Jason Long
Jason Long
11 days ago

An amazing achievement and a great introspective article to boot Chris! I was wondering if you might share your thoughts regarding your pacing plan and actual execution of it for the attempt. Did you have a specific power plan? Or was it a time goal for each ascent? Congrats!

Andy van Bergen
11 days ago

Great write-up Chris! Loved the approach you took, and it was interesting to read your take on Everesting as a teacher. Sometimes you just need to dip into the unknown to learn the most. Ride On!

Oliver Radermacher
Oliver Radermacher
11 days ago

Great article and especially great effort and achievement from your side, hats up! It comes at the right time cause I will try my attempt just tomorrow and I am really looking forward to it :-). A good preparation is always needed, but you do not know what the “day” brings on you. A lesson I learned in my many IM races so far and my rides in good and bad weather at Liege-Bastogne-Liege (274k). So I hope to see many of us Zwifters tomorrow at the Alpe and one thing I really love about zwifting is the great cameraderie… Read more »

Lee
Lee
11 days ago

Omg, sub 1-hr up the Alpe du’Zwift. I took 2 hrs to climb it just once 🤣. Amazing achievement and big congratulations. Sadly, I don’t think I’m there yet in terms of fitness to do this as much as I wanted to do this. Love, love the set-up of your pain cave, especially the twin giant flat screens. Ride on, Champ!

Kevin Hacker
Kevin Hacker
11 days ago

Great article and thank you for presenting your thoughts in such a considered way. I totally get the mentality of setting what might seem to be arbitrary aims or goals, I do it all the time. Pointless mileage goals each month, cycling coast to coast, cycling from Newcastle to London in 24 hours. They’re all ultimately pointless to other people, but to me, they’re the motivation behind keeping fit and improving myself.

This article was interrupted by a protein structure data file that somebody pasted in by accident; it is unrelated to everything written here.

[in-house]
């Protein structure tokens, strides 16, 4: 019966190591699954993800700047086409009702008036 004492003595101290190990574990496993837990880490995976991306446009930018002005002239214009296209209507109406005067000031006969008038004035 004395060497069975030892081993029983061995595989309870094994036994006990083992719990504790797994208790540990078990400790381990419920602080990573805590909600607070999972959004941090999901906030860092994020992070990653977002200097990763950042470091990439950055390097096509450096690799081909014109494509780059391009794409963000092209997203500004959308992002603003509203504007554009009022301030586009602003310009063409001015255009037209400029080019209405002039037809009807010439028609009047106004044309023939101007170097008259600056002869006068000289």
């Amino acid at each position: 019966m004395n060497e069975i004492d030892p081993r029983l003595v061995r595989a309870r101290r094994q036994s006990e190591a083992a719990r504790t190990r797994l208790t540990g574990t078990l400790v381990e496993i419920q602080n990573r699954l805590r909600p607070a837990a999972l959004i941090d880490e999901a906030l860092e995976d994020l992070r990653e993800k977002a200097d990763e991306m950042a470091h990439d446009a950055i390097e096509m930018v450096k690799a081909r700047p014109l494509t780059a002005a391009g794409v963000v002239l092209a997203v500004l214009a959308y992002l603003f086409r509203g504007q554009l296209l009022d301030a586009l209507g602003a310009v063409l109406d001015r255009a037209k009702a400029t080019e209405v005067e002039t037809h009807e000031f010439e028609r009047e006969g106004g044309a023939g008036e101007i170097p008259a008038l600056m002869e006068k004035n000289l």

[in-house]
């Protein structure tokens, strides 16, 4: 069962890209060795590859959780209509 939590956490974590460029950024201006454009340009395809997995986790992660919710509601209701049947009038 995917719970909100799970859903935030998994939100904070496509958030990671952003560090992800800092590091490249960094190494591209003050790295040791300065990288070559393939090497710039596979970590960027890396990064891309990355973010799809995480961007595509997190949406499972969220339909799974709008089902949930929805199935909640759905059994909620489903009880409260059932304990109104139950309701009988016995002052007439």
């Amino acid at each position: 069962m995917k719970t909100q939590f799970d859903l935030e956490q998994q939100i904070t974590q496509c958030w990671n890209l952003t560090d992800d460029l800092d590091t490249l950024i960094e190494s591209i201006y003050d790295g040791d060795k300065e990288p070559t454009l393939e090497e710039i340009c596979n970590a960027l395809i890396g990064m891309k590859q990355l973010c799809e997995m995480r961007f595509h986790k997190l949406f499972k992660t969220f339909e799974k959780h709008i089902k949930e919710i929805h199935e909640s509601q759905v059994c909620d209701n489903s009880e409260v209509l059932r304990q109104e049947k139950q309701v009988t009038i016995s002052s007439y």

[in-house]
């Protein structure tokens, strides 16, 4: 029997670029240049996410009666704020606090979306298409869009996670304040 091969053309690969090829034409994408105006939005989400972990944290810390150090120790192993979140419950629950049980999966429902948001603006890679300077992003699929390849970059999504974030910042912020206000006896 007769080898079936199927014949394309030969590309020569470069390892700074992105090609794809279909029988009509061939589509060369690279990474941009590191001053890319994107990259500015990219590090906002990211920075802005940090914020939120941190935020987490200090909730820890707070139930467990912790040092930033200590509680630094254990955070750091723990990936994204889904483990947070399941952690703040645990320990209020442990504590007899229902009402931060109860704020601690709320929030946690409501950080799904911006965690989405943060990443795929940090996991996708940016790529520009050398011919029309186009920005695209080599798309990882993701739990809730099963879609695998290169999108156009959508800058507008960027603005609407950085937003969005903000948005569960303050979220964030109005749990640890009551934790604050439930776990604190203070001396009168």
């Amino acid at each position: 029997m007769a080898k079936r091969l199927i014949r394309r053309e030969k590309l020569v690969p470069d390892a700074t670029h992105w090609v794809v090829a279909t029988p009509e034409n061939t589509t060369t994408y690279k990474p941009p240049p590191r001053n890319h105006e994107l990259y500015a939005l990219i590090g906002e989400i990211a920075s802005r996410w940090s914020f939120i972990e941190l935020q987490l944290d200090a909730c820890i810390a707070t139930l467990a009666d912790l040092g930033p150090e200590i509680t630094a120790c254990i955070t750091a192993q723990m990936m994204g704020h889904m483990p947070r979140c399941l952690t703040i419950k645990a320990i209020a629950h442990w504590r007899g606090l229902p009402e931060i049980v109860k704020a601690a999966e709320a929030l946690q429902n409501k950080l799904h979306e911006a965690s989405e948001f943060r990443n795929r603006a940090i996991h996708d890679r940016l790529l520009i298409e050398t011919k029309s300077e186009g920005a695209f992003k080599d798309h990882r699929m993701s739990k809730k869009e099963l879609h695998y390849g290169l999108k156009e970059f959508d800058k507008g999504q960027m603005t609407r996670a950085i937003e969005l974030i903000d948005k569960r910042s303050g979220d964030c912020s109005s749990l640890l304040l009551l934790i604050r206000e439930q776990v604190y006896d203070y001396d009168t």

Morten Jensen
Morten Jensen
11 days ago

Thanks for the write-up! A practical question: do you do a u-turn on the top rather than the roundabout – and another when the super tuck ends at the button just before the green gate? I am unsure where exactly the Strava segment begins and ends – that you need to follow

MHolden
MHolden (@holdenadventures)
9 days ago

Thanks for the article. The concept of vEveresting has been intriguing to me for a while. I had done a double AdZ and that was challenging! After reading this article and having some IRL plans canceled this weekend (thanks COVID), I was inspired to do Alpe x4!
Thanks for the inspiration! Ride On!

Trekjocky
Trekjocky (@trekjocky)
6 days ago

Terrific account of your experience and how it was completed both in the physical and mental side of the event. I made a rule long ago that I would never do something I loved so much that it made me hate doing it so this particular challenge may not be for me physically, but with the support of your family making it a “team” event likely turned it in to so much more than just a physical challenge for you and made it a success for your “team”. Congrats.